Doping among cyclists investigated

7th June 2007, Comments 0 comments

7 June 2007, BRUSSELS (AP) - Police detained 13 people for questioning Thursday after seizing banned substances during raids on homes of cyclists and their associates, justice officials said. The manager of the Quick Step-Innergetic team confirmed that a member of the team's medical staff had been targeted.

7 June 2007

BRUSSELS (AP) - Police detained 13 people for questioning Thursday after seizing banned substances during raids on homes of cyclists and their associates, justice officials said. The manager of the Quick Step-Innergetic team confirmed that a member of the team's medical staff had been targeted.

Tom Janssens a spokesman from the state prosecutor's office, said the early morning raids were carried out in 10 locations across Belgium. He refused to name any of the people taken in for questioning or their team.

"There were important amounts of banned products found," he told a news conference in the western town of Kortrijk.

Speaking later by telephone to The Associated Press, Janssens said prosecutors had yet to decide whether to press charges against any of those held.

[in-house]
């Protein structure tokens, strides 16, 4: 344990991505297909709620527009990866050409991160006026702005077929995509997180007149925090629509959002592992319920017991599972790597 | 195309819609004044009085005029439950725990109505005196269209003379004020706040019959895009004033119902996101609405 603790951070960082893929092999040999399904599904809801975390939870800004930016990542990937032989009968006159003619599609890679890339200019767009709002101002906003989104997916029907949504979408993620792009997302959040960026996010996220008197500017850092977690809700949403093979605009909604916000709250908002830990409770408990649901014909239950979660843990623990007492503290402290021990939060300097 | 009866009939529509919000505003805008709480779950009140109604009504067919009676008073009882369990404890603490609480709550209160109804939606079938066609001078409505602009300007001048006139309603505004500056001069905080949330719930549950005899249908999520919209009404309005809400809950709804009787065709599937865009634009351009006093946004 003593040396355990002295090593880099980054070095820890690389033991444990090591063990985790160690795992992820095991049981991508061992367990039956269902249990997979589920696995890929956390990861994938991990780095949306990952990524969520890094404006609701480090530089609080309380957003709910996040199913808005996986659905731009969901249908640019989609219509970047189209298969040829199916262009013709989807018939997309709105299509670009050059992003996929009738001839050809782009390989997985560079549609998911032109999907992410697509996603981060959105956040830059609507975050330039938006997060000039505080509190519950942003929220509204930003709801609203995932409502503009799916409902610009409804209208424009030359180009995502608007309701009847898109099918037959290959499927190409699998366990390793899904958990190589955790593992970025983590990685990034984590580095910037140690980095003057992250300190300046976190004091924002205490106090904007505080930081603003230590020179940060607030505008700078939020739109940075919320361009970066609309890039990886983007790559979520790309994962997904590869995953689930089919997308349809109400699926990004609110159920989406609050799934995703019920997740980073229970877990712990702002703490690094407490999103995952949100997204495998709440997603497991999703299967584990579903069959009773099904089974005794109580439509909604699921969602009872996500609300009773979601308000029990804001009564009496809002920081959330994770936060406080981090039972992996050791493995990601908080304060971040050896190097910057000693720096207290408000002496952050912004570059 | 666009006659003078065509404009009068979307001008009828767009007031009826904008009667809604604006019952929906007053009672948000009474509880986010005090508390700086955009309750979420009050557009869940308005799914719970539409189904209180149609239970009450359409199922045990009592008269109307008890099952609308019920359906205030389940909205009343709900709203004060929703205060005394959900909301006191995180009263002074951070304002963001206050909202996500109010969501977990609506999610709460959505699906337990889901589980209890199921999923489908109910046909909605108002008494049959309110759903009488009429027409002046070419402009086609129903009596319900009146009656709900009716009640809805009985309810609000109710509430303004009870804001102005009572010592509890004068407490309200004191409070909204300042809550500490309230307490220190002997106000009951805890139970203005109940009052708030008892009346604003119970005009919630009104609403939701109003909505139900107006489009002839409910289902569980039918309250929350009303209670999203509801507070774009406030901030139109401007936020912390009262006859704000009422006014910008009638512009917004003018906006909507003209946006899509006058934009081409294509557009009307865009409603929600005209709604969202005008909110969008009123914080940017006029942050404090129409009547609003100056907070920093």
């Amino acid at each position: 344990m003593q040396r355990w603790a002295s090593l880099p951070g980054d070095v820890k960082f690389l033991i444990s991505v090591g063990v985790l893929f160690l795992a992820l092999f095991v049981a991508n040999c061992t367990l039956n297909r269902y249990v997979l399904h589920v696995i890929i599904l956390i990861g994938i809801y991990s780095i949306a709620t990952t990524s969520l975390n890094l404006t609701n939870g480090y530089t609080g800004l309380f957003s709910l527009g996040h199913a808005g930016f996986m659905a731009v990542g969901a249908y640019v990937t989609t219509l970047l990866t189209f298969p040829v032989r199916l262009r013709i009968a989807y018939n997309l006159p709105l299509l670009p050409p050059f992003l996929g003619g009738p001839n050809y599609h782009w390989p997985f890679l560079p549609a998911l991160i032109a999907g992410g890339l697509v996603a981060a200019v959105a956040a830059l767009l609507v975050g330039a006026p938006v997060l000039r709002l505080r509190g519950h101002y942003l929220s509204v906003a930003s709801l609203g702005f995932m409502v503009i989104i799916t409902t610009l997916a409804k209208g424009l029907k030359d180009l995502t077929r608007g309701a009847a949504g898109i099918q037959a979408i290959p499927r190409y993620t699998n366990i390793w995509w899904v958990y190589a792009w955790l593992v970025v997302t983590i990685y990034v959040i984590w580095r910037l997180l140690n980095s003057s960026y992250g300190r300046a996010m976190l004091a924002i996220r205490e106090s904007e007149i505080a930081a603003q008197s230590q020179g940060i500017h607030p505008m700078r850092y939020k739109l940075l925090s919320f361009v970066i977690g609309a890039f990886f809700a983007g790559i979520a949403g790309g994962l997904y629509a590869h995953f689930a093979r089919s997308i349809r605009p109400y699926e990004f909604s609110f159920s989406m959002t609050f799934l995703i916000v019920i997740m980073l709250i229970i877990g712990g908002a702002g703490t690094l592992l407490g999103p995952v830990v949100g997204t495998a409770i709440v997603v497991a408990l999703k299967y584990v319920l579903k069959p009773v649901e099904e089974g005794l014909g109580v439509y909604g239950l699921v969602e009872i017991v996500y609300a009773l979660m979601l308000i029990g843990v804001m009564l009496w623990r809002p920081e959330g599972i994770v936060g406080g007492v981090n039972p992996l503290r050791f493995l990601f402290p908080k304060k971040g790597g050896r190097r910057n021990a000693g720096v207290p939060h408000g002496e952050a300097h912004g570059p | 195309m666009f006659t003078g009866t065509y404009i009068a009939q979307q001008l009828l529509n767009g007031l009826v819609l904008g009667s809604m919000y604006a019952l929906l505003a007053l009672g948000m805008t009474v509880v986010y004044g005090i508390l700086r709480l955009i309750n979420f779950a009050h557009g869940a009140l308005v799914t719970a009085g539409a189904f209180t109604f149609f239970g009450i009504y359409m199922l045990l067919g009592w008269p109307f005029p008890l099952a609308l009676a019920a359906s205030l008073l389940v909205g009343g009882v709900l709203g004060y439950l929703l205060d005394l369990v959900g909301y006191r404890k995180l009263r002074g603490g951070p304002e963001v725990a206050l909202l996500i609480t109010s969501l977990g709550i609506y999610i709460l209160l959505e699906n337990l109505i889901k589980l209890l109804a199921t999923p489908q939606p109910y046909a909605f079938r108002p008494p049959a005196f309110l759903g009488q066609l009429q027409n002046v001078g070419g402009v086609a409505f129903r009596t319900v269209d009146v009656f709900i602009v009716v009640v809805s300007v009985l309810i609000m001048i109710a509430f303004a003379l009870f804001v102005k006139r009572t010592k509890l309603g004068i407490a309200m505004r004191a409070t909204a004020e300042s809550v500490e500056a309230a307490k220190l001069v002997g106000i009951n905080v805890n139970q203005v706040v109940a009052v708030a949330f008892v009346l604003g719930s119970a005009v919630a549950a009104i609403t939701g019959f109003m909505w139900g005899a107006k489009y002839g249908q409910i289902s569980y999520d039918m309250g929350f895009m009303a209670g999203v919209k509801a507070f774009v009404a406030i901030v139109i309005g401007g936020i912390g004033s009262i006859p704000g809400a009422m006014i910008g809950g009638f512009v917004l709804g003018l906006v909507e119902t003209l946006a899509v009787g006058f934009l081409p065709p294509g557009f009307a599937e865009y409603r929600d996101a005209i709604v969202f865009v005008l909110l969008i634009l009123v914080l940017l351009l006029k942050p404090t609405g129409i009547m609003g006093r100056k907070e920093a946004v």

Patrick Lefevere, manager of the Quick-Step-Innergetic team, which includes former world champion Tom Boonen, told VRT television that one member of the QSI medical team had been questioned by police. Other media reported that the team member was an aide to Boonen.

The team has frequently faced doping allegations, but has denied any wrongdoing. "I think we have nothing to worry about," Wilfried Peeters, the team's sporting director, was quoted as saying on the Web site of La Derniere Heure newspaper.

Janssens said police had been investigating allegations for months against certain cyclists and people who they suspect of dealing doping substances to cycling teams.

Pat McQuaid, the head of the International Cycling Union, said details about the raid were "sketchy," but it showed the fight against doping was making headway.

"The cyclists need to get this into their heads that it is no longer an a-sample positive and a b-sample positive which gets you caught on drugs - there are lots of other ways ... including police action," McQuaid said.

The raids come after Lefevere issued lawsuits in January against a newspaper, journalists and Belgian lawmaker Jean-Marie Dedecker for alleging that the team was involved in doping.

Dedecker forwarded information from unnamed sources to judicial authorities which led to the police investigation and Thursday's raids.

[Copyright AP 2007]

Subject: Belgian news

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